Tressa Burke, chief executive of Glasgow Disability Alliance, explains why her organisation is objecting to the community empowerment bill.
“They want to know what disabled people think about community empowerment but they won’t enable us to read it,” said a Glasgow Disability Alliance member during our recent consultation for disabled people on the proposed community empowerment bill.
Disabled people were shocked when the Scottish Government told us there would be no easy read version of the consultation because it is too detailed. Not only is this a fundamental misunderstanding of accessible communications (anything can be easy read – that’s the point), it also breaches Article 9 of the United Nations Convention on the Rights of Disabled People, and the Equality Act.
Unfortunately, this exclusion of many disabled people from the consultation process itself is a very apt metaphor for what’s in the bill, or for that matter, what is not. Disabled people in the most disadvantaged and marginalised communities in Scotland struggle to see much of value for themselves.
I fear that this legislation will only serve to entrench and widen inequality in Scotland. As we made clear in our consultation response, this is regression for the most marginalised and deprived communities in Scotland, not empowerment
Some of the original ideas focused on empowering and renewing communities: this could have been transformative. We know that culture change cannot come from legislation alone. However, we can legislate to empower communities to help make change happen. We would almost certainly never have greater equality without legislation, such as the Equality Act or the Equal Marriage Act.
As the Christie Commission made clear, we have to transform our public services and invest in preventative spending. That’s not just about saving public money, but building the social infrastructure which enables human rights and independent living. More important than our rights existing in law is that they are intrinsic to humanity. Our lives have value because we live them, not just because we work or add to GDP. After all we don’t just live in an economy, we live in a society. And we want to contribute in so many ways which would have been enabled by a stronger bill.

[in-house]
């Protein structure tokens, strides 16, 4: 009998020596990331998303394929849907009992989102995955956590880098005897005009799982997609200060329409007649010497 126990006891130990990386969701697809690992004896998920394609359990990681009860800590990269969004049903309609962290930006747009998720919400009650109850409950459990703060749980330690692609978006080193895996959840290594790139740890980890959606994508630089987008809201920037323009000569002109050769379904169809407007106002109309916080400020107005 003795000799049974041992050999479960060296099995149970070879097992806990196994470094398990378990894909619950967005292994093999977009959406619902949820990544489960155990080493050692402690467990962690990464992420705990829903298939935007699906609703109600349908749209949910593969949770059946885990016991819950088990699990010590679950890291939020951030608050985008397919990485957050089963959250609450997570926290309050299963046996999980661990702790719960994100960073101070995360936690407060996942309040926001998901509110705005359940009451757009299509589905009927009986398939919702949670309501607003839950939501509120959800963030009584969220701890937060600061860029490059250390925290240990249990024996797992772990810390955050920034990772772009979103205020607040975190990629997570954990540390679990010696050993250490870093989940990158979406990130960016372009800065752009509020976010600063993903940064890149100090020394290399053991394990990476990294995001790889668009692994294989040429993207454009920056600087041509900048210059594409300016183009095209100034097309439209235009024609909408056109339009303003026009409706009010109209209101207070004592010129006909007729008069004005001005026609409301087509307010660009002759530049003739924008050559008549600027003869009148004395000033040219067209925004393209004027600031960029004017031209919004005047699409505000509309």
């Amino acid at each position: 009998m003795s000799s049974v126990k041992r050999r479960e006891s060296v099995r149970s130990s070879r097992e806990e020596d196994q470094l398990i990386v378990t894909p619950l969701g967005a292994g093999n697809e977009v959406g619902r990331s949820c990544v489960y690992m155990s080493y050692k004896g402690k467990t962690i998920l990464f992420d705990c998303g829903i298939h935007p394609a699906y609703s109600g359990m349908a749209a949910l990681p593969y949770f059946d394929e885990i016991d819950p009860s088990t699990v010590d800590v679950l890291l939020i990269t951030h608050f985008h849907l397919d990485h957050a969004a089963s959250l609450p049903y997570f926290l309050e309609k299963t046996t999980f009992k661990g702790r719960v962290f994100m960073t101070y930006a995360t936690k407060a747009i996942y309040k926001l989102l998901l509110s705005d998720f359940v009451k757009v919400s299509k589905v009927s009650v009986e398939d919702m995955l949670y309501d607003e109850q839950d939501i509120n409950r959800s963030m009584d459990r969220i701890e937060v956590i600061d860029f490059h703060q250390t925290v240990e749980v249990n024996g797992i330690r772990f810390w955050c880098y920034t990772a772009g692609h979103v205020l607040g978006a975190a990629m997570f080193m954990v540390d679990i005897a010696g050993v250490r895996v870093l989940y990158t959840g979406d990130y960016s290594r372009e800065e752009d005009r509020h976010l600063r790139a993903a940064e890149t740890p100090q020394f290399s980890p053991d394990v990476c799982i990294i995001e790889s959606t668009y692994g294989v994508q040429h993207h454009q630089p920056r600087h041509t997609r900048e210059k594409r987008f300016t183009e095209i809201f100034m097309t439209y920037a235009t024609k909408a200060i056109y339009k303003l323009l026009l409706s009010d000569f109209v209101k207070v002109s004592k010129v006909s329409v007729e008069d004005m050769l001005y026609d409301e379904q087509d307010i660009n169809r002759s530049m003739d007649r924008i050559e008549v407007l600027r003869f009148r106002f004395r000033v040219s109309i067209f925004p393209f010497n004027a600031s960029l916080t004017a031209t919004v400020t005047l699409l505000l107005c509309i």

The community empowerment bill could have been a vehicle to enable real, progressive change. But, a right to request to participate in property allocation or the planning of a service is not the same as genuine co-production between public agencies and the communities they serve. Community Planning Partnerships do not guarantee the interests of communities of place or interest will be actively served. This was a lost opportunity to revive the National Standards for Community Engagement, designed with the input of over 500 people which put local people and communities of interest into the heart of public service delivery.
Over my 20 odd years in community development, I’ve learned a lot and was excited to be asked to share some of this with the reference group for the bill. Along with many others who are at the heart of real community empowerment in Scotland we contributed ideas and voices of those who are not usually heard. Sadly, these are not reflected in the bill, and I fear that this legislation will only serve to entrench and widen inequality in Scotland. As we made clear in our consultation response, this is regression for the most marginalised and deprived communities in Scotland, not empowerment.